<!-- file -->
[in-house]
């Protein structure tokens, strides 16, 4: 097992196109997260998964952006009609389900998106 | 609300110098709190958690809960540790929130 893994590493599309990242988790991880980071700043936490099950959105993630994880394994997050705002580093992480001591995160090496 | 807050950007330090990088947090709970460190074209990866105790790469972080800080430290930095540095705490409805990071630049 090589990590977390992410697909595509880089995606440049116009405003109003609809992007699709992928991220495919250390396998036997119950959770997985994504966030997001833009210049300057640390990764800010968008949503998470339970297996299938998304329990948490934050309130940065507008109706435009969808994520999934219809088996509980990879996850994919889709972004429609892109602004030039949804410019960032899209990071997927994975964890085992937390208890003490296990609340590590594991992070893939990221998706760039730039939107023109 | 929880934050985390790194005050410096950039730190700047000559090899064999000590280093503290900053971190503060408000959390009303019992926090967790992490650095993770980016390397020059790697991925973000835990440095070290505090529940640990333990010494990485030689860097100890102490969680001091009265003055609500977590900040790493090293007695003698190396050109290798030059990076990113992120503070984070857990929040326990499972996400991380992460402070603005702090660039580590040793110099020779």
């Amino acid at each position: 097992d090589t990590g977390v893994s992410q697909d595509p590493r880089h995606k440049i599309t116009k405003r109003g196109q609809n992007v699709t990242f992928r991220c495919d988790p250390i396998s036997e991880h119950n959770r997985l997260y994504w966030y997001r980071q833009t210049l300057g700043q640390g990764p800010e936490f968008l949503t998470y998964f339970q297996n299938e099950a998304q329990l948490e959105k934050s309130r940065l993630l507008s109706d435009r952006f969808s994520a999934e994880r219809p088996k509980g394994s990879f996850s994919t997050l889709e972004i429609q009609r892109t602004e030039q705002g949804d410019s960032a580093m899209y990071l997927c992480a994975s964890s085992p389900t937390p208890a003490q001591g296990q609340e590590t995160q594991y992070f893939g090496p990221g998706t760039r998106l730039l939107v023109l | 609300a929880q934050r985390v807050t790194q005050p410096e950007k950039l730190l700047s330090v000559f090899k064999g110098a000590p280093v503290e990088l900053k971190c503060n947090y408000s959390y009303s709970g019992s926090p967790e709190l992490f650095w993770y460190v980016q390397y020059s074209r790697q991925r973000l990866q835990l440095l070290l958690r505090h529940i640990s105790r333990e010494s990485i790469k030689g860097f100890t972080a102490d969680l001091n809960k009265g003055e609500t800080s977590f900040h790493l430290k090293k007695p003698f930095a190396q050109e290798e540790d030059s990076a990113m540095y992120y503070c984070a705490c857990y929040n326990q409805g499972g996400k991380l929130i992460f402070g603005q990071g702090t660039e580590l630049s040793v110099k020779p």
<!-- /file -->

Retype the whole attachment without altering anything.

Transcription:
[in-house]
């Protein structure tokens, strides 16, 4: 097992196109997260998964952006009609389900998106 | 609300110098709190958690809960540790929130 893994590493599309990242988790991880980071700043936490099950959105993630994880394994997050705002580093992480001591995160090496 | 807050950007330090990088947090709970460190074209990866105790790469972080800080430290930095540095705490409805990071630049 090589990590977390992410697909595509880089995606440049116009405003109003609809992007699709992928991220495919250390396998036997119950959770997985994504966030997001833009210049300057640390990764800010968008949503998470339970297996299938998304329990948490934050309130940065507008109706435009969808994520999934219809088996509980990879996850994919889709972004429609892109602004030039949804410019960032899209990071997927994975964890085992937390208890003490296990609340590590594991992070893939990221998706760039730039939107023109 | 929880934050985390790194005050410096950039730190700047000559090899064999000590280093503290900053971190503060408000959390009303019992926090967790992490650095993770980016390397020059790697991925973000835990440095070290505090529940640990333990010494990485030689860097100890102490969680001091009265003055609500977590900040790493090293007695003698190396050109290798030059990076990113992120503070984070857990929040326990499972996400991380992460402070603005702090660039580590040793110099020779």
């Amino acid at each position: 097992d090589t990590g977390v893994s992410q697909d595509p590493r880089h995606k440049i599309t116009k405003r109003g196109q609809n992007v699709t990242f992928r991220c495919d988790p250390i396998s036997e991880h119950n959770r997985l997260y994504w966030y997001r980071q833009t210049l300057g700043q640390g990764p800010e936490f968008l949503t998470y998964f339970q297996n299938e099950a998304q329990l948490e959105k934050s309130r940065l993630l507008s109706d435009r952006f969808s994520a999934e994880r219809p088996k509980g394994s990879f996850s994919t997050l889709e972004i429609q009609r892109t602004e030039q705002g949804d410019s960032a580093m899209y990071l997927c992480a994975s964890s085992p389900t937390p208890a003490q001591g296990q609340e590590t995160q594991y992070f893939g090496p990221g998706t760039r998106l730039l939107v023109l | 609300a929880q934050r985390v807050t790194q005050p410096e950007k950039l730190l700047s330090v000559f090899k064999g110098a000590p280093v503290e990088l900053k971190c503060n947090y408000s959390y009303s709970g019992s926090p967790e709190l992490f650095w993770y460190v980016q390397y020059s074209r790697q991925r973000l990866q835990l440095l070290l958690r505090h529940i640990s105790r333990e010494s990485i790469k030689g860097f100890t972080a102490d969680l001091n809960k009265g003055e609500t800080s977590f900040h790493l430290k090293k007695p003698f930095a190396q050109e290798e540790d030059s990076a990113m540095y992120y503070c984070a705490c857990y929040n326990q409805g499972g996400k991380l929130i992460f402070g603005q990071g702090t660039e580590l630049s040793v110099k020779p």